Archie and Me

an introduction to Rex Stout’s ‘Before Midnight’

     I find comfort in friendship. I am a social animal and, even though I mouth off about being a rugged individualist, iron-willed and resolute, standing alone against all odds like some sort of hyperheroic Clint Eastwood, when push comes to reverse head kicks, I am as much a creature of the herd as, say, dingoes or chacma baboons or lions in the veldt. I seek family and friends and the patterns of human interaction and that is why, when I sat down to write Elvis Cole, I gave him Joe Pike.
     My publisher labels these books of mine An Elvis Cole Novel. That is but a half truth, no more complete than suggesting Holmes without Watson, Nick without Nora, Batman without Robin. Elvis and Joe are yin and yang, two halves to the whole, the light and dark of but one character. Theirs is a gestalt of friendship that hopefully yields a sum to the reader far greater than either might yield on his own. Sort of like Archie Goodwin and Nero Wolfe.
     Let me be honest with you. I never gave a damn about Nero Wolfe. Here was this fat guy who sat around his house, futzing with orchids and gorging himself on a high fat, high cholesterol diet and acting like a spoiled and peevish child when things didn’t go his way. Think about it. If Nero Wolfe were real, instead of fictional, and you or I actually had to deal with him instead of simply reading about him from the comfortable distance of our arm chairs, neither of us would like him very much. Nero Wolfe was a dick.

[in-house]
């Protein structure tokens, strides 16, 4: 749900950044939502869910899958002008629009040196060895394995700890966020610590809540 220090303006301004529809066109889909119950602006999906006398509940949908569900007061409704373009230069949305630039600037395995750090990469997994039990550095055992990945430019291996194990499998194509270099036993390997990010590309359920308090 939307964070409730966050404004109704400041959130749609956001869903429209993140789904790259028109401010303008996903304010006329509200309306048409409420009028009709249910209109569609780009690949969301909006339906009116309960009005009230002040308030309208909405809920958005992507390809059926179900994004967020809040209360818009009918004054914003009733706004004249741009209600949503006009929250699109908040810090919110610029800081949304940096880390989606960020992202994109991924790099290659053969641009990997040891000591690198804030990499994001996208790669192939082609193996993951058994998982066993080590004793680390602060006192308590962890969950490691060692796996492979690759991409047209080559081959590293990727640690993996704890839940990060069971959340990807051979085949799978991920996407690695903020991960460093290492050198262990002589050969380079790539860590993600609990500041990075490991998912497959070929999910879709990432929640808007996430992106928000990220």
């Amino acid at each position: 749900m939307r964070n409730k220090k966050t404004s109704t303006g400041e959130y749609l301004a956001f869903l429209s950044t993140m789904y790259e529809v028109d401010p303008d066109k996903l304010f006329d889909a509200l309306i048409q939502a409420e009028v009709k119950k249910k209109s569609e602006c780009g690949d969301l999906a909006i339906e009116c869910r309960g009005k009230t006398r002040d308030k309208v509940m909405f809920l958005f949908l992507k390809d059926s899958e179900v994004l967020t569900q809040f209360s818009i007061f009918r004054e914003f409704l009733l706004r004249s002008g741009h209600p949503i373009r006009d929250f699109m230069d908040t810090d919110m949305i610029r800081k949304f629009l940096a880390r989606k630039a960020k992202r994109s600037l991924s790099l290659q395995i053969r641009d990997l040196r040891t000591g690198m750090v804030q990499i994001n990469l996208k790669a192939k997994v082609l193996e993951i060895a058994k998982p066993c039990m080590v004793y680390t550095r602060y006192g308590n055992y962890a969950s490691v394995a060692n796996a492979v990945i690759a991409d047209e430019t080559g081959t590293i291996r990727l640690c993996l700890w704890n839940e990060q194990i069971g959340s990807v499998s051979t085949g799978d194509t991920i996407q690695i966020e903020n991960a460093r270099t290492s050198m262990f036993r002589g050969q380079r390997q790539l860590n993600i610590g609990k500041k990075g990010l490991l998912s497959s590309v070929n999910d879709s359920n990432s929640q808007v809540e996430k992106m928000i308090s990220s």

I think Rex Stout knew that.
     And so he gave us Archie Goodwin, the filter through which we see Wolfe and an appealing anchor for our emotions. It is Archie in whom we invest ourselves, not Wolfe. It is Archie whom we like and care for, not Wolfe. Wolfe is interesting and intriguing, to be sure, but could you take that holier-than-thou pout of his, that superior air? Not me, friends. Wolfe, without Archie, would have surely died an unlamented death, like so many other pulp-era category fiction creations, long gone and never loved.
     But there was Archie, and Archie saved him.
     Here was Archie Goodwin, who we liked, telling us by his friendship toward Wolfe that Wolfe, in fact, was not a hideous bloated slug of a twerp, after all. If Archie could find value in the man, then maybe we had judged too quickly. Maybe there was more to Wolfe than an incisive intellect and an offensively eccentric life style.